Lorrie Castellano and Roger Fisher of Palo Alto, California, had their heart set on a garden with simple, clean lines to go with their new architect-designed home on a small city lot just 50 by 112 feet. They had done their research and really knew what they wanted.

Lawn and courtyard balance the volume of the house. The horizontal lines of the fence and rectangular pavers that match the dimensions of the doors create an expansive and cohesive look.

Before the house was completed, Lorrie and Roger spent two years living in the small 1920s cottage originally center stage on the property. Quite literally, they came to know their lot inside and out. They plotted the sun’s position through the year, spray-painted house footprints on the ground, and built temporary structures to work out how much space and volume their home would fill. From the outset, garden space took priority over house size—they chose to shave inches off the building for outdoor gain.

At night, lighting unites house and garden.

Bernard Trainor stood out from the small group of landscape designers they considered working with. “Bernard ‘got’ the need for consistency between house architecture and the garden," says Lorrie. And Trainor liked their style, too. “It’s fun to work with clients who really see making their garden as an exercise in space planning rather than a room to fill with a list of features,” he says.

Madrone trees underplanted with New Zealand flax line the path to the front door.

Certain items were nonnegotiable: Seeing plenty of the California sun combined with true indoor/outdoor living were priorities, especially for Roger, a native of rainy Manchester, England. A vegetable garden, a water feature, and a lawn for a young granddaughter and the dog to play on were also on the “wants” list. Lorrie admits to discarding a personal vision of white roses in favor of a “sustainable, no-fuss” planting brief that was more consistent with the garden as a whole.

A fiberglass bowl surrounded by chunks of industrial glass catches water from a simple spout, by Mark Rogero of Concreteworks.

Trainor’s design turned a small garden into an expansive-looking living area by highlighting the importance of negative space, making the lawn and courtyard balance the bulk of the building.

The courtyard was paved with decomposed granite with a dusting of finings, a soft, permeable surface that aids water runoff, making it a sustainable option. The owners wanted a living fence or hedge as a boundary but eventually agreed with Trainor that it would take too much space. His solution: a fence of cedar horizontal planks. This adds to the expansiveness of the garden, guiding the eye along its length and reinforcing the horizontal planes of the walls.

Wall seats allow plenty of space for sitting in the sun and enjoying aromatic plants like lavender and rosemary.

The heart of the garden is a water feature on a direct axis with the master bedroom. An amber-colored fiberglass bowl overflows into clear and amber pieces of industrial glass, all contained within a stainless-steel mesh cube. At night, lighting adds a jewel-box quality to the piece.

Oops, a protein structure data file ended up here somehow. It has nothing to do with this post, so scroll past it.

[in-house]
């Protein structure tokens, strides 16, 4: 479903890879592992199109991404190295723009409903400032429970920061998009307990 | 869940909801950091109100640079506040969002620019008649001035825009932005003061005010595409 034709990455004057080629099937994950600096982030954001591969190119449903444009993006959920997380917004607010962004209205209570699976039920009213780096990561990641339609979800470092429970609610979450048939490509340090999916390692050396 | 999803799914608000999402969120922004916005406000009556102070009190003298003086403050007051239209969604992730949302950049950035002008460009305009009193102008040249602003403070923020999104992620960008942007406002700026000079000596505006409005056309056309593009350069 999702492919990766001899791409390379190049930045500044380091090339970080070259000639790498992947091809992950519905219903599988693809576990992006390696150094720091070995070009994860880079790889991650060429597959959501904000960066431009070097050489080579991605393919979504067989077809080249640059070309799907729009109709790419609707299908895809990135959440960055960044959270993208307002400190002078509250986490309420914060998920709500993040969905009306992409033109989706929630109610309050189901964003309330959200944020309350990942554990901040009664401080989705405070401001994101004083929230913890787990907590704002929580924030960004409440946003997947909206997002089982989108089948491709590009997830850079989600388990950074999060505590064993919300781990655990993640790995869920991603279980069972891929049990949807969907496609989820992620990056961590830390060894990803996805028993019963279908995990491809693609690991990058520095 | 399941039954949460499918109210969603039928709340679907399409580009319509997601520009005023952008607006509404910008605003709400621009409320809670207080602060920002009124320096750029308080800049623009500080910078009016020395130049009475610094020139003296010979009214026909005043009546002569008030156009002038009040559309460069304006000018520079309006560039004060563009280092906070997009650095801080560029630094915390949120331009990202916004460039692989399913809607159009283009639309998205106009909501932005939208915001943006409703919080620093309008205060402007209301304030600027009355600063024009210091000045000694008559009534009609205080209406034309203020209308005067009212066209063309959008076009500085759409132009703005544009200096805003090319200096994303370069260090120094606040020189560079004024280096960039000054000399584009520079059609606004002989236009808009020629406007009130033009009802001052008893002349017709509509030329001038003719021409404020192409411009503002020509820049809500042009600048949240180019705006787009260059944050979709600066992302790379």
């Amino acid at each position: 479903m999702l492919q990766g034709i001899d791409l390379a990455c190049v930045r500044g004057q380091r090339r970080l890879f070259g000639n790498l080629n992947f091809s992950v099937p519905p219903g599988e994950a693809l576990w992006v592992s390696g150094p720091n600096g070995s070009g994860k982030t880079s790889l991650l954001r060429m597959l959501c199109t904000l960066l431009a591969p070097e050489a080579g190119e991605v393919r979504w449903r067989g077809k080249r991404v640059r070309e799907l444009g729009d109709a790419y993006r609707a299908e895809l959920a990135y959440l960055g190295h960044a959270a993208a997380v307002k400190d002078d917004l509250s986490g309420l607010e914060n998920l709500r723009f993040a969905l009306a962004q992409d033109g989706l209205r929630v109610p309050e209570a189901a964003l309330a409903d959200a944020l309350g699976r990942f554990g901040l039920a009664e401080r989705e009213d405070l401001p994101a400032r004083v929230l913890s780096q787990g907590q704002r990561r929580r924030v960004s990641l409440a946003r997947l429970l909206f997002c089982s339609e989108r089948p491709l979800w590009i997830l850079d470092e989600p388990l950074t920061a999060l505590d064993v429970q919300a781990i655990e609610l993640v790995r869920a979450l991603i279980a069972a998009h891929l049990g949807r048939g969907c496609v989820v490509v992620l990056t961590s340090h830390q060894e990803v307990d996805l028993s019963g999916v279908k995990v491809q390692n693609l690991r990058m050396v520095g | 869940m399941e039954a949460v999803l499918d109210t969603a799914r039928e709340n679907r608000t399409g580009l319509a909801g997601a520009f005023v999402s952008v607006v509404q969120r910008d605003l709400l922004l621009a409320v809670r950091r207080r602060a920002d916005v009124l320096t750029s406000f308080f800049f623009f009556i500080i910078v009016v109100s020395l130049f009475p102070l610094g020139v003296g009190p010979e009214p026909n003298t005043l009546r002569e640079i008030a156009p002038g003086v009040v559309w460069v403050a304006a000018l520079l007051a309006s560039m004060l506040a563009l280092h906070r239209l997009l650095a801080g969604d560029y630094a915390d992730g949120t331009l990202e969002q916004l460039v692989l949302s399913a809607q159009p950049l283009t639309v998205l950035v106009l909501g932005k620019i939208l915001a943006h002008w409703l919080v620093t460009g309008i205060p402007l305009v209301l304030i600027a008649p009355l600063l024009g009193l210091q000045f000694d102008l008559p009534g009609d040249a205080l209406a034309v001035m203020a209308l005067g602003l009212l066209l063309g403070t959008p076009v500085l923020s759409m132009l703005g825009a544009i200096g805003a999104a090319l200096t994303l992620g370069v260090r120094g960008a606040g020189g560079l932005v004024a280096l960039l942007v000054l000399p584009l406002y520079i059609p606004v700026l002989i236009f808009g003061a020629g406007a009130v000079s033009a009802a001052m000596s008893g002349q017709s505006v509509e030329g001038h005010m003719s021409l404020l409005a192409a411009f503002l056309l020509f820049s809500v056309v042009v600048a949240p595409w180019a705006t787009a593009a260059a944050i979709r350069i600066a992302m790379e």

Lorrie resisted Trainor’s suggestion that she grow vegetables in containers, so he found the right spot for a small yet productive edible garden. The rest of the planting meets the “no-fuss-or-fluff” brief—arid-loving plants suited to the northern California climate are planted in grids and rows, creating colorful, textural effects from all perspectives.

An olive tree provides Mediterranean flare, while the yellow, velvety flowers of kangaroo paw add a playful touch.

The garden looks good from indoors as well, and all doors slide open to ensure great indoor/outdoor flow. Cohesion is achieved by repeating materials used inside in the garden. Poured concrete pavers at each entrance echo concrete flooring inside the house. Low concrete sitting walls outside define a sanctuary-like courtyard. It’s a calming, well-integrated garden, a real lesson in restraint.

UPPER STORY IMPACT Arbutus ‘Marina’—a hybrid form of madrone, the California native. Ficus carica ‘Black Mission’—fig. ‘Majestic Beauty’ and ‘Mission’ olives—the blue-gray foliage is typical of the Mediterranean look.
BLOCKS OF FOLIAGE Bambusa multiplex ‘Alphonso Karr’—a yellow-stemmed bamboo. Carex tumulicola—Berkeley sedge gives a lush meadow look. Lavandula x heterophylla—lavender. Rhodocoma arida—from South Africa, clumps of blue-gray foliage. ‘Little Ollie’, a dwarf olive, used as a driveway hedge. ‘Tuscan Blue’ rosemary—tough, aromatic foliage and blue flowers.
SPIKY INCIDENTS Anigozanthos ‘Harmony’—kangaroo paw for quirky, velvety flowers. Astelia nervosa—silver spear. Phormium ‘Dusky Chief’ and ‘Sea Jade’—these bronze New Zealand flax make strong focal points. Thamnochortus insignis—vertical architectural clumps of reed-like leaves up to 4 feet high.

Small Gardens
Bay Area Gardens
Modern Gardens

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